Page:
Reid Prize Honors a Career in Stochastic ControlOctober 31, 2003
Harold Kushner (left), recipient of the 2003 Reid Prize, with SIAM president Mac Hyman.
Underlying the concise citation of the Reid Prize---honoring Kushner's "fundamental and lasting contributions to stochastic control theory"---is a long list of seminal results covering a substantial part of stochastic control theory: stochastic stability for Markov and non-Markov systems, nonlinear filtering, stochastic distributed and delay systems, stochastic variational methods and the maximum principle, stochastic approximations and recursive algorithms, efficient numerical methods for Markov chain models (the numerical methods of choice for general continuous-time systems), singularly perturbed stochastic systems, stochastic networks, heavy traffic analysis of queueing/communications systems, systems driven by wide-band noise, large-deviation methods for problems with small noise effects, and nearly optimal control and filtering for non-Markovian systems.
In the mid-1960s, Kushner established much of the basic theory of stochastic stability, based on the concept of supermartingales as Lyapunov functions. Extension to non-Markovian and infinite-dimensional systems followed, and he developed a full stochastic analog of the LaSalle invariance theorem, which is essential for application to distributed and delay systems. Such results, which are analogous to the theory for deterministic systems, are essential for the analysis of the long-term behavior of complex stochastic systems arising in control, economics, recursive algorithms, and elsewhere. Because proof of stability is often required before any further analysis can be done, these have been fundamental tools for the analysis of stochastic systems ever since.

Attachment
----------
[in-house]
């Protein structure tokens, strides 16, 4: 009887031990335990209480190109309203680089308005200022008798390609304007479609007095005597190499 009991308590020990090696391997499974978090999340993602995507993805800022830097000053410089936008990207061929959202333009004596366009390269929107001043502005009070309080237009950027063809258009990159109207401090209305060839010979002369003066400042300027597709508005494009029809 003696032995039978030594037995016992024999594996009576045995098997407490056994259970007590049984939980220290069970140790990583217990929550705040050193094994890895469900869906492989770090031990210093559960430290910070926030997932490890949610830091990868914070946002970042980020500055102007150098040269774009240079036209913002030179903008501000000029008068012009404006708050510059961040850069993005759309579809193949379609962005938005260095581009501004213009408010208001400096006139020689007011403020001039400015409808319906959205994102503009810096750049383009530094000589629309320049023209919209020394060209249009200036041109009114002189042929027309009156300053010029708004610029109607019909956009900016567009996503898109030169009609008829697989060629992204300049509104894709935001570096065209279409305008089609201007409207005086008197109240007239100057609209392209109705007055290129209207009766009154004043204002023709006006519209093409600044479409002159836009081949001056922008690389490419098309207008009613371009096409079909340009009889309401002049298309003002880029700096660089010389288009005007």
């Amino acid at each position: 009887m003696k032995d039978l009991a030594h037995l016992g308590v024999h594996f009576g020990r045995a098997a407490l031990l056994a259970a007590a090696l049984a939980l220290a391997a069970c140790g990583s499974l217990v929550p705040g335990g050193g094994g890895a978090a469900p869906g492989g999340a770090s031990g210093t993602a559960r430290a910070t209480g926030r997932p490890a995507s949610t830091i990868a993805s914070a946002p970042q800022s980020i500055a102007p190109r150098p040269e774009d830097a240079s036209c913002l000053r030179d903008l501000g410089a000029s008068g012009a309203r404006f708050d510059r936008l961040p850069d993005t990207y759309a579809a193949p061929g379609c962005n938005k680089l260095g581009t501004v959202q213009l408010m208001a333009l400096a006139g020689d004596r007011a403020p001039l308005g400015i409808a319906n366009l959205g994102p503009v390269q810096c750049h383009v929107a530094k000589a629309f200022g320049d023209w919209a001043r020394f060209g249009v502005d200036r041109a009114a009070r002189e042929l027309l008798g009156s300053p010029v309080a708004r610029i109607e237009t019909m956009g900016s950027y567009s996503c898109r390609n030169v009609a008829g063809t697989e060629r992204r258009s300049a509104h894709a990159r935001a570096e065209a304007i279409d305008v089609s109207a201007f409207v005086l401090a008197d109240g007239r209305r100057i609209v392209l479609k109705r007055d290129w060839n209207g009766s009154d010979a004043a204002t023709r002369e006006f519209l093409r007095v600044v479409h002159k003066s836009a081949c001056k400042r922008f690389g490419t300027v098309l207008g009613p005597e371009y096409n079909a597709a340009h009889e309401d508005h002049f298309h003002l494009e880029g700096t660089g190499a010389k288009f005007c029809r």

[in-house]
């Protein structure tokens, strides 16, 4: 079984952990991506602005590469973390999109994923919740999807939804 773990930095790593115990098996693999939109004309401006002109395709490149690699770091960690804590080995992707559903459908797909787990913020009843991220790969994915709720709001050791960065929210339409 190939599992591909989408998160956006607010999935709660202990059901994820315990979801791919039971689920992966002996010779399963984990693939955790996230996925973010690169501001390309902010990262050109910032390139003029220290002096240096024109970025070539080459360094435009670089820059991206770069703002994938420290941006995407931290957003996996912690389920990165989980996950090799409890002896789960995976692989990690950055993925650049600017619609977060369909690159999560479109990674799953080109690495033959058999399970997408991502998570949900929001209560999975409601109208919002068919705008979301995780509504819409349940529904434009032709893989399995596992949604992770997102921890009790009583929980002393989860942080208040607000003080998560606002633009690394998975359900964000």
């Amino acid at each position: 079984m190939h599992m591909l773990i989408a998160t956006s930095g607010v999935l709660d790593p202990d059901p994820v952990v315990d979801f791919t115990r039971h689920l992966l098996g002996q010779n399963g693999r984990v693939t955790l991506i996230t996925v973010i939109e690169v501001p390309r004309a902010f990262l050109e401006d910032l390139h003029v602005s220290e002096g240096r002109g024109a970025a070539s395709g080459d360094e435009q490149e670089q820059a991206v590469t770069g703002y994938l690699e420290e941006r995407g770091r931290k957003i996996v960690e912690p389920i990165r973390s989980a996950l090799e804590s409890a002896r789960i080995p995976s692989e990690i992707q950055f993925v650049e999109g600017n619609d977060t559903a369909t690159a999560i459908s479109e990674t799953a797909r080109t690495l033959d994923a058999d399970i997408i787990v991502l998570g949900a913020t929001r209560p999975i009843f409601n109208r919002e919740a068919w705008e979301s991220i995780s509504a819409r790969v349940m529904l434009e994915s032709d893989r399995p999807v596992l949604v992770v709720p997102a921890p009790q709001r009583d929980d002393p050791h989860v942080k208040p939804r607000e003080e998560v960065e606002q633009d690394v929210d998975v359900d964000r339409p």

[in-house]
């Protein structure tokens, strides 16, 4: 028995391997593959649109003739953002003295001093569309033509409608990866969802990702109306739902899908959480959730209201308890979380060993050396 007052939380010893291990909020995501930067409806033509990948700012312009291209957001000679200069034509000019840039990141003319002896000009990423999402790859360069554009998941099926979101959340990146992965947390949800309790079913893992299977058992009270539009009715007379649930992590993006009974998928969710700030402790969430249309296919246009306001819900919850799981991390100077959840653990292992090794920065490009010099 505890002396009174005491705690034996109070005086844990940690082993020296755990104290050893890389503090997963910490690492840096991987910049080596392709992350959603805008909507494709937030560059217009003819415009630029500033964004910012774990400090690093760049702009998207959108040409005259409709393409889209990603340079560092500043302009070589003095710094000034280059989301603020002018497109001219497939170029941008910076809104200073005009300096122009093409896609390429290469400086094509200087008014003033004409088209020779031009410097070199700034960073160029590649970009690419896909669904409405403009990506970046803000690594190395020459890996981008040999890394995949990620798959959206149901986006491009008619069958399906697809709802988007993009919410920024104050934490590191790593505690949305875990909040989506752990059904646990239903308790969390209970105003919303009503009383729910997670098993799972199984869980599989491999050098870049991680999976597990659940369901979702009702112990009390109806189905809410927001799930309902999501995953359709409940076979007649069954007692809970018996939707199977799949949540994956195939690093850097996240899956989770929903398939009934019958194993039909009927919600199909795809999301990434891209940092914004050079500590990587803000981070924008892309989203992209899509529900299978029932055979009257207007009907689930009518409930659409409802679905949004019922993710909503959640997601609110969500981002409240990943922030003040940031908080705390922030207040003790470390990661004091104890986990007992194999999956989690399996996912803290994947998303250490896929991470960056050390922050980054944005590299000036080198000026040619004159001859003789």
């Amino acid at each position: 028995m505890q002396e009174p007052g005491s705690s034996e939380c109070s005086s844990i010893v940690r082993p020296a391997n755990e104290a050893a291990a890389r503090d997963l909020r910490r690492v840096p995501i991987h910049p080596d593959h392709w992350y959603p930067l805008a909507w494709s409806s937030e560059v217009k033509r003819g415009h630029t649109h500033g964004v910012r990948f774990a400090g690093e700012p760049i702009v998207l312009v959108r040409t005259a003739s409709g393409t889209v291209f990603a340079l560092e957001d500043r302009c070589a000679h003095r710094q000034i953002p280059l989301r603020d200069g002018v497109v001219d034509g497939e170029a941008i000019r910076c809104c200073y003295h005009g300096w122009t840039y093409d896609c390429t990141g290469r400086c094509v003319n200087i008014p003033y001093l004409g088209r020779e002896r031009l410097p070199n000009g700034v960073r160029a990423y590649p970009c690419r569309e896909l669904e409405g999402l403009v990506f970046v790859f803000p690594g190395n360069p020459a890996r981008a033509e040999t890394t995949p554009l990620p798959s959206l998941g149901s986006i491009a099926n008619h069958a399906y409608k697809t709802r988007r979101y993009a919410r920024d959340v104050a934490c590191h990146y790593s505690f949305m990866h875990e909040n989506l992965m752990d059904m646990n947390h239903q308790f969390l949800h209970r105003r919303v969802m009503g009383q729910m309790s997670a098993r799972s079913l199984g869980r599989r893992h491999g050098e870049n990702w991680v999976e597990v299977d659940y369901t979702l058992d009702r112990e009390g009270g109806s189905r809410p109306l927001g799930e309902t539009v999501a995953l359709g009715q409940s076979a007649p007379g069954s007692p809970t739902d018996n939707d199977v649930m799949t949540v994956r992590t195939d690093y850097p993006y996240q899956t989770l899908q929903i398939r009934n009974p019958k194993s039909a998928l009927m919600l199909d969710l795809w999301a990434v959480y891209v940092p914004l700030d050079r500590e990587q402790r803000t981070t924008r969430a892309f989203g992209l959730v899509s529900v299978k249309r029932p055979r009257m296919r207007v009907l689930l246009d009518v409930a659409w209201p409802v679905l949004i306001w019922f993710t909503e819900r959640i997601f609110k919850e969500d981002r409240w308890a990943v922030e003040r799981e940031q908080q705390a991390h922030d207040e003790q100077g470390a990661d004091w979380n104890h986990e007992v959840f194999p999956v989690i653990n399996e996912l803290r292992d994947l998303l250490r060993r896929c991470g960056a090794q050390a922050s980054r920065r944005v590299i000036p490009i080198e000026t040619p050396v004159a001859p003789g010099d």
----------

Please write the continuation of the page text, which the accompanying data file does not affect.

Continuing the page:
It was Kushner who, in the mid-1960s, provided the first rigorous development of nonlinear filters for diffusion-type processes with white observation noise. This is the analog of Kalman filtering for nonlinear systems, and concerns the tracking of systems with nonlinear dynamics or observations. He also developed many practical algorithms for approximating optimal filters, adaptations of the theory for dealing with robustness and for systems that are only "approximately" Markovian or have only wide-bandwidth noise, as well as extensions to distributed systems.
Numerical methods for problems arising in stochastic control have always been a challenge. The optimal value function formally solves the Bellman-Hamilton-Jacobi equation. Even when the derivation is formally justified, the equation can be a highly nonlinear (even in the highest-order terms) elliptic or parabolic partial differential equation, an integral-differential equation, or a variational inequality. The equations tend to be degenerate and to have serious singularities; moreover, the reflections on the boundaries are often not continuous. The solutions, when they are known to exist, might not be differentiable or even continuous. Generally, there is little theory concerning regularity, or even existence of solutions, and the use of classical numerical methods can be problematic. Kushner's Markov chain approximation method is the current approach of choice for such problems. The algorithms are robust; they are intuitively reasonable and have physical meaning because the approximating Markov chains represent systems similar to the one being approximated. The convergence theory is purely probabilistic, using methods of stochastic control, so that the analytical difficulties are avoided.